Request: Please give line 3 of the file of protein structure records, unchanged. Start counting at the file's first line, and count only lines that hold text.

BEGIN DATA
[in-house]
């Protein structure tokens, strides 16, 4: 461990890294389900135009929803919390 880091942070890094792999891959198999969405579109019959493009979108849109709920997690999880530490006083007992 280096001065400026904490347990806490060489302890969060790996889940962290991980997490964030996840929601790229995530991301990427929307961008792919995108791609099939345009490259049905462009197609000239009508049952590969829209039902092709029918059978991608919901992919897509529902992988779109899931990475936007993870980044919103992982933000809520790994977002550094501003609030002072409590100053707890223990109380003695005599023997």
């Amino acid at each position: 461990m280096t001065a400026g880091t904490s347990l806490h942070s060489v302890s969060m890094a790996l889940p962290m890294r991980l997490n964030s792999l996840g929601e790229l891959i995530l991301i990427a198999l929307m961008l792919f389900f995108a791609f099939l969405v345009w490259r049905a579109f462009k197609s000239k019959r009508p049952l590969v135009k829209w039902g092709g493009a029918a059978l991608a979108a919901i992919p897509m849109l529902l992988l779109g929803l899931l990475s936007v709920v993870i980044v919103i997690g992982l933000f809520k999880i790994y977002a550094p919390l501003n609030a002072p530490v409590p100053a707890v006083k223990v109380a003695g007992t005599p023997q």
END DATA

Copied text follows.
């Amino acid at each position: 461990m280096t001065a400026g880091t904490s347990l806490h942070s060489v302890s969060m890094a790996l889940p962290m890294r991980l997490n964030s792999l996840g929601e790229l891959i995530l991301i990427a198999l929307m961008l792919f389900f995108a791609f099939l969405v345009w490259r049905a579109f462009k197609s000239k019959r009508p049952l590969v135009k829209w039902g092709g493009a029918a059978l991608a979108a919901i992919p897509m849109l529902l992988l779109g929803l899931l990475s936007v709920v993870i980044v919103i997690g992982l933000f809520k999880i790994y977002a550094p919390l501003n609030a002072p530490v409590p100053a707890v006083k223990v109380a003695g007992t005599p023997q």